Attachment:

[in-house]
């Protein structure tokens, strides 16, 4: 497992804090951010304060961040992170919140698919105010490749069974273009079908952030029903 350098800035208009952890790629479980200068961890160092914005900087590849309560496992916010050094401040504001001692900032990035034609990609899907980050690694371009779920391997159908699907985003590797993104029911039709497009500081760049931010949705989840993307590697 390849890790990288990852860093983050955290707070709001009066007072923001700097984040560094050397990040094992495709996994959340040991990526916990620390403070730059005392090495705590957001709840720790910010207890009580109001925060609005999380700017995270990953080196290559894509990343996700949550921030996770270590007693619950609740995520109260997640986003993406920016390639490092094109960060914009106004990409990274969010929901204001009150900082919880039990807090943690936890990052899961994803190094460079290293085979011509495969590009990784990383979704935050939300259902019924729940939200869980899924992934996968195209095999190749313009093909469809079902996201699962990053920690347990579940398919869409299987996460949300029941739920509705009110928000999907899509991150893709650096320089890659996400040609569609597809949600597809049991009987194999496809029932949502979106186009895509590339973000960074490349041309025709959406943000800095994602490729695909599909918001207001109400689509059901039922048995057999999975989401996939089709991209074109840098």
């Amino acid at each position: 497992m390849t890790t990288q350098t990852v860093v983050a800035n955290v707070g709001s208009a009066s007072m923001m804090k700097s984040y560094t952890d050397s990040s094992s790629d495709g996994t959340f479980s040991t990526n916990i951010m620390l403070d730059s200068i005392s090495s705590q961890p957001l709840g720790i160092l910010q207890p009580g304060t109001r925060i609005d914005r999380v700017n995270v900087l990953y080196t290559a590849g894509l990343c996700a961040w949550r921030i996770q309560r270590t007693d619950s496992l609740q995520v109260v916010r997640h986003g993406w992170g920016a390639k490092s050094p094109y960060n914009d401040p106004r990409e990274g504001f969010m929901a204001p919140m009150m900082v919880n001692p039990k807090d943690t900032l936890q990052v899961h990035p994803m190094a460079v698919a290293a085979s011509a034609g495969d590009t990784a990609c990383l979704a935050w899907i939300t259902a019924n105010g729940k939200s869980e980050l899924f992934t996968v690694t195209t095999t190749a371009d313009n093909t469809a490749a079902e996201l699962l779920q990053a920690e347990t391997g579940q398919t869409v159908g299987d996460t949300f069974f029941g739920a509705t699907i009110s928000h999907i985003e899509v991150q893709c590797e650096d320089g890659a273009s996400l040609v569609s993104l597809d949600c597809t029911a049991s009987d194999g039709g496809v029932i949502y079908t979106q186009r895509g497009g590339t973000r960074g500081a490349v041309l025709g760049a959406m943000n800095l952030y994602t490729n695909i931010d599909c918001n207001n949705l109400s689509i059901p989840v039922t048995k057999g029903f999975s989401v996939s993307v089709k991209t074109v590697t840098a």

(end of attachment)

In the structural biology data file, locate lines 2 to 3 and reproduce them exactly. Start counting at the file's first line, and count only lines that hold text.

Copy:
């Protein structure tokens, strides 16, 4: 497992804090951010304060961040992170919140698919105010490749069974273009079908952030029903 350098800035208009952890790629479980200068961890160092914005900087590849309560496992916010050094401040504001001692900032990035034609990609899907980050690694371009779920391997159908699907985003590797993104029911039709497009500081760049931010949705989840993307590697 390849890790990288990852860093983050955290707070709001009066007072923001700097984040560094050397990040094992495709996994959340040991990526916990620390403070730059005392090495705590957001709840720790910010207890009580109001925060609005999380700017995270990953080196290559894509990343996700949550921030996770270590007693619950609740995520109260997640986003993406920016390639490092094109960060914009106004990409990274969010929901204001009150900082919880039990807090943690936890990052899961994803190094460079290293085979011509495969590009990784990383979704935050939300259902019924729940939200869980899924992934996968195209095999190749313009093909469809079902996201699962990053920690347990579940398919869409299987996460949300029941739920509705009110928000999907899509991150893709650096320089890659996400040609569609597809949600597809049991009987194999496809029932949502979106186009895509590339973000960074490349041309025709959406943000800095994602490729695909599909918001207001109400689509059901039922048995057999999975989401996939089709991209074109840098």
């Amino acid at each position: 497992m390849t890790t990288q350098t990852v860093v983050a800035n955290v707070g709001s208009a009066s007072m923001m804090k700097s984040y560094t952890d050397s990040s094992s790629d495709g996994t959340f479980s040991t990526n916990i951010m620390l403070d730059s200068i005392s090495s705590q961890p957001l709840g720790i160092l910010q207890p009580g304060t109001r925060i609005d914005r999380v700017n995270v900087l990953y080196t290559a590849g894509l990343c996700a961040w949550r921030i996770q309560r270590t007693d619950s496992l609740q995520v109260v916010r997640h986003g993406w992170g920016a390639k490092s050094p094109y960060n914009d401040p106004r990409e990274g504001f969010m929901a204001p919140m009150m900082v919880n001692p039990k807090d943690t900032l936890q990052v899961h990035p994803m190094a460079v698919a290293a085979s011509a034609g495969d590009t990784a990609c990383l979704a935050w899907i939300t259902a019924n105010g729940k939200s869980e980050l899924f992934t996968v690694t195209t095999t190749a371009d313009n093909t469809a490749a079902e996201l699962l779920q990053a920690e347990t391997g579940q398919t869409v159908g299987d996460t949300f069974f029941g739920a509705t699907i009110s928000h999907i985003e899509v991150q893709c590797e650096d320089g890659a273009s996400l040609v569609s993104l597809d949600c597809t029911a049991s009987d194999g039709g496809v029932i949502y079908t979106q186009r895509g497009g590339t973000r960074g500081a490349v041309l025709g760049a959406m943000n800095l952030y994602t490729n695909i931010d599909c918001n207001n949705l109400s689509i059901p989840v039922t048995k057999g029903f999975s989401v996939s993307v089709k991209t074109v590697t840098a």